Alixandra Fazzina has spent a decade chronicling war, violence, misery and distress, mainly in Africa and the Middle East. The 33-year-old has photographed the notorious Lord's Resistance Army and their victims in Uganda, the Miya-Miya rebels in Congo, and is currently working on a story about people-smuggling from Ethiopia and Somalia to the Yemen and Saudi Arabia. Earlier this month wrongly thought to be an informer she was shot at by her subjects.
Her childhood in England was full of cameras, which her father collected. But she first turned seriously to photography in Bosnia, where she travelled as an official war artist, after studying fine art at Bristol. "I was bumming around Sarajevo and started to use a camera to record things."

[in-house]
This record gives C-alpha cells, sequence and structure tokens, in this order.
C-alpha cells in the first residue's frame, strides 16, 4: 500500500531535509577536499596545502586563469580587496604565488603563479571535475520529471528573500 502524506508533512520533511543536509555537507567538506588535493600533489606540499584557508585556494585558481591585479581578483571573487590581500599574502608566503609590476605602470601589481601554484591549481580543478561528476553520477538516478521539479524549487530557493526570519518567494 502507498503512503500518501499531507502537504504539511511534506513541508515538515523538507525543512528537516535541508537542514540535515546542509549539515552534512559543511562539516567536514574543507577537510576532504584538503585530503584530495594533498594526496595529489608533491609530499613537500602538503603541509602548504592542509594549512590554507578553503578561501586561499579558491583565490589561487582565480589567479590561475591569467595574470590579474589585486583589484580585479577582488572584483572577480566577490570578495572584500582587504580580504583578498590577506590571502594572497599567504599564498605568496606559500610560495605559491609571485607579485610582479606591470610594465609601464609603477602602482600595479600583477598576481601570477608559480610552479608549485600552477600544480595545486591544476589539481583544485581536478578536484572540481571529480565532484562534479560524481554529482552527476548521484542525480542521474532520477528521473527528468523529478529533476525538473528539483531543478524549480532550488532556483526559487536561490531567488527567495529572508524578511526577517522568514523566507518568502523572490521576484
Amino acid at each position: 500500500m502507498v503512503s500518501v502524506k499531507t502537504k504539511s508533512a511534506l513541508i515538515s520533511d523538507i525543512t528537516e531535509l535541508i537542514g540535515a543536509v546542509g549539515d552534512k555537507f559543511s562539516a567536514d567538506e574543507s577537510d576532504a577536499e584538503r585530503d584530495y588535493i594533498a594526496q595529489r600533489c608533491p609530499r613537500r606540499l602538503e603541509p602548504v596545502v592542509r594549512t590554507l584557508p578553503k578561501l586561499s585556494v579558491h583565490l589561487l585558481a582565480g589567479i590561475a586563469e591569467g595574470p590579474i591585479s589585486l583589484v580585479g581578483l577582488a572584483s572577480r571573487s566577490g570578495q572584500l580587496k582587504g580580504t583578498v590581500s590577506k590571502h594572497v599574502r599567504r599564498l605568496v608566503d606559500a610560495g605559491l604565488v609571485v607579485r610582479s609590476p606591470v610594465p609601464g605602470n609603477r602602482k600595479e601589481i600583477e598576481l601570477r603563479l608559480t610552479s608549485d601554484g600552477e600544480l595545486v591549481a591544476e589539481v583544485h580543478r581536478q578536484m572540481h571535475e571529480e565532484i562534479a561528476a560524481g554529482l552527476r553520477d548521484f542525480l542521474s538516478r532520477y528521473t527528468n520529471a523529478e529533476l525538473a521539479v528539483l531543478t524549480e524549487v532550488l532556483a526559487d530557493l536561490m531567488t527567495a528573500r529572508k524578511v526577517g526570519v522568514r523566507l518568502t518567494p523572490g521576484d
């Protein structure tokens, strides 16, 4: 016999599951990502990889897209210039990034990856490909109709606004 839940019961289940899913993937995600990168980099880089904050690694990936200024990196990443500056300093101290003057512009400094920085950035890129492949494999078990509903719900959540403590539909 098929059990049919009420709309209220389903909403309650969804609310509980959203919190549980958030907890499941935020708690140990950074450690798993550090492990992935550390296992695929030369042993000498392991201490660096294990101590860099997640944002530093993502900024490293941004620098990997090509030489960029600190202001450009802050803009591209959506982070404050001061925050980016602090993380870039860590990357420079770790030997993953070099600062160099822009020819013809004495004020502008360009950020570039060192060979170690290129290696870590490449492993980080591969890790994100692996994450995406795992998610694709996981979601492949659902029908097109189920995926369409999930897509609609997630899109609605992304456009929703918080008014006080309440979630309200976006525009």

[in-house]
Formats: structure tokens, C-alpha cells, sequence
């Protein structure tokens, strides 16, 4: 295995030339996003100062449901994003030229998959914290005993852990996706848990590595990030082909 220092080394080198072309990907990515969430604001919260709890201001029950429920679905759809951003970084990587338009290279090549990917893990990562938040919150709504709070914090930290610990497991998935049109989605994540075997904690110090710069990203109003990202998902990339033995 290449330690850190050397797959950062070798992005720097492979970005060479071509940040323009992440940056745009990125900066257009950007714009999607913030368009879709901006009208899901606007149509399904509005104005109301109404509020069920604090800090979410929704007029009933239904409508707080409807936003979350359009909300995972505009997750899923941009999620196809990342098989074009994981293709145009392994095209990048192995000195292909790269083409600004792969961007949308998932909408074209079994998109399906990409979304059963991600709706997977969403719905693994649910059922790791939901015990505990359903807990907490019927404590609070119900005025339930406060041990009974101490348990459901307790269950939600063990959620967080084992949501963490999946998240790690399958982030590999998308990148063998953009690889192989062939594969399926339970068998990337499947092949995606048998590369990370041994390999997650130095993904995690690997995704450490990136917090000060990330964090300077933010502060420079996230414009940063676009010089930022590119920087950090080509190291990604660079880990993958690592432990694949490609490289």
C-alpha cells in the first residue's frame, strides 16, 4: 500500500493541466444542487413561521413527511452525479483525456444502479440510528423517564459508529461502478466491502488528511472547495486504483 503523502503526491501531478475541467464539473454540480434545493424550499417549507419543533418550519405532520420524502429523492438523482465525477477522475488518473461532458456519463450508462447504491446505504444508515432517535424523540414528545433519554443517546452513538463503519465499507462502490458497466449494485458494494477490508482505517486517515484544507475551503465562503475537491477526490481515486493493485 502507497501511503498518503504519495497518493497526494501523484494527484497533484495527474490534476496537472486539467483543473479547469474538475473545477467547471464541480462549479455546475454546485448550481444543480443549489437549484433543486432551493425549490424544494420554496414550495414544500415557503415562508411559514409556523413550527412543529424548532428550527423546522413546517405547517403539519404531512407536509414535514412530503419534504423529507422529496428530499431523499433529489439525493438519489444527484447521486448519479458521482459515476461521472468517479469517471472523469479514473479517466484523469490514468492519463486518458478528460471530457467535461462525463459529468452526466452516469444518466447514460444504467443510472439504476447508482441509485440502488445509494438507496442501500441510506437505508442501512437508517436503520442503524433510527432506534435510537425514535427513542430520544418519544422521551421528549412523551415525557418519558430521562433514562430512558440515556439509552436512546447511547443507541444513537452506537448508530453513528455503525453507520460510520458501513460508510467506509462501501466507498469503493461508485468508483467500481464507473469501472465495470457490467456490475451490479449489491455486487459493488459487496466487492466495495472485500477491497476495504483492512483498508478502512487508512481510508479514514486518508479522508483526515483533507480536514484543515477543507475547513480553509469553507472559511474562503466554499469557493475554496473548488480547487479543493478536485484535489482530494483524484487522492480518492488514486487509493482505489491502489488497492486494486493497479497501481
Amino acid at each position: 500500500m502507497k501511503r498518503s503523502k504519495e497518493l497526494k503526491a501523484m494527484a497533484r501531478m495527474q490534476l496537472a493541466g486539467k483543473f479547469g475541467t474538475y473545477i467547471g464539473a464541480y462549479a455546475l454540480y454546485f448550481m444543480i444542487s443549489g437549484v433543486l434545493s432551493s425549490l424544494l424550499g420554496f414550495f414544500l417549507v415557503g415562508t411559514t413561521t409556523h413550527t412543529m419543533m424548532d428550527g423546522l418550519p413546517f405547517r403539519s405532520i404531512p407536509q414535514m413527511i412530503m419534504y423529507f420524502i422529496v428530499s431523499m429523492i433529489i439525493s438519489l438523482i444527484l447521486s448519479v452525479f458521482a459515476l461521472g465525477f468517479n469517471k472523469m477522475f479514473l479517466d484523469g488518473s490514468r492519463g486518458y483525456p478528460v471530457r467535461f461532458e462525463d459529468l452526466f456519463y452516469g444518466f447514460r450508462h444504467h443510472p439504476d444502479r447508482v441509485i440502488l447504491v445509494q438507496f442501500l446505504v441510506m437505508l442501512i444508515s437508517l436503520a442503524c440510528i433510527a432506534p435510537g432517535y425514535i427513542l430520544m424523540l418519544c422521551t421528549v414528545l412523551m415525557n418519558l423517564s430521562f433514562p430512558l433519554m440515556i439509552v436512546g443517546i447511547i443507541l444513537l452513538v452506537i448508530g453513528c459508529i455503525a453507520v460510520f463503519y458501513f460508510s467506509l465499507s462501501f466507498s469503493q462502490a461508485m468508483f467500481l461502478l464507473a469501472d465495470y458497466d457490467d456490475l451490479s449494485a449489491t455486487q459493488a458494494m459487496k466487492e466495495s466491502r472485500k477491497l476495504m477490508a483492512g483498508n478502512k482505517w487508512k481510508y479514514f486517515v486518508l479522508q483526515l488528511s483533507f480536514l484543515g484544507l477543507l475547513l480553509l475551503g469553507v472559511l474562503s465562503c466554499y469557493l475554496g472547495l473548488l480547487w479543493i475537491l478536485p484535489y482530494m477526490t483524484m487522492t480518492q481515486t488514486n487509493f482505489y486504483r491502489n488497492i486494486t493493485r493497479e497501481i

After Bosnia she travelled to Sierra Leone, where her enduring interest in Africa was born. "I try to find subjects that no one is covering," she says. "People are in desperate situations but they're not necessarily desperate. What matters most is that a photograph is honest if you can draw people in and make them look twice, then maybe they'll have to address some of the issues."
She started off preferring black and white but now that she's shooting more colour her work is becoming more "painterly". She uses natural light in her pictures and Rembrandt and Caravaggio are inspirations; she admires "the work of pure photographers such as Joseph Koudelka and Cartier-Bresson".
She admits she's a bit of a tomboy "I always liked the idea of being a Lee Miller/Martha Gellhorn sort of person" and although she has a house in Yemen, she says that she lives in constant transit.
Alixandra Fazzina's first photography book will be published next year by Trolley Books
Portrait by Jehad Nga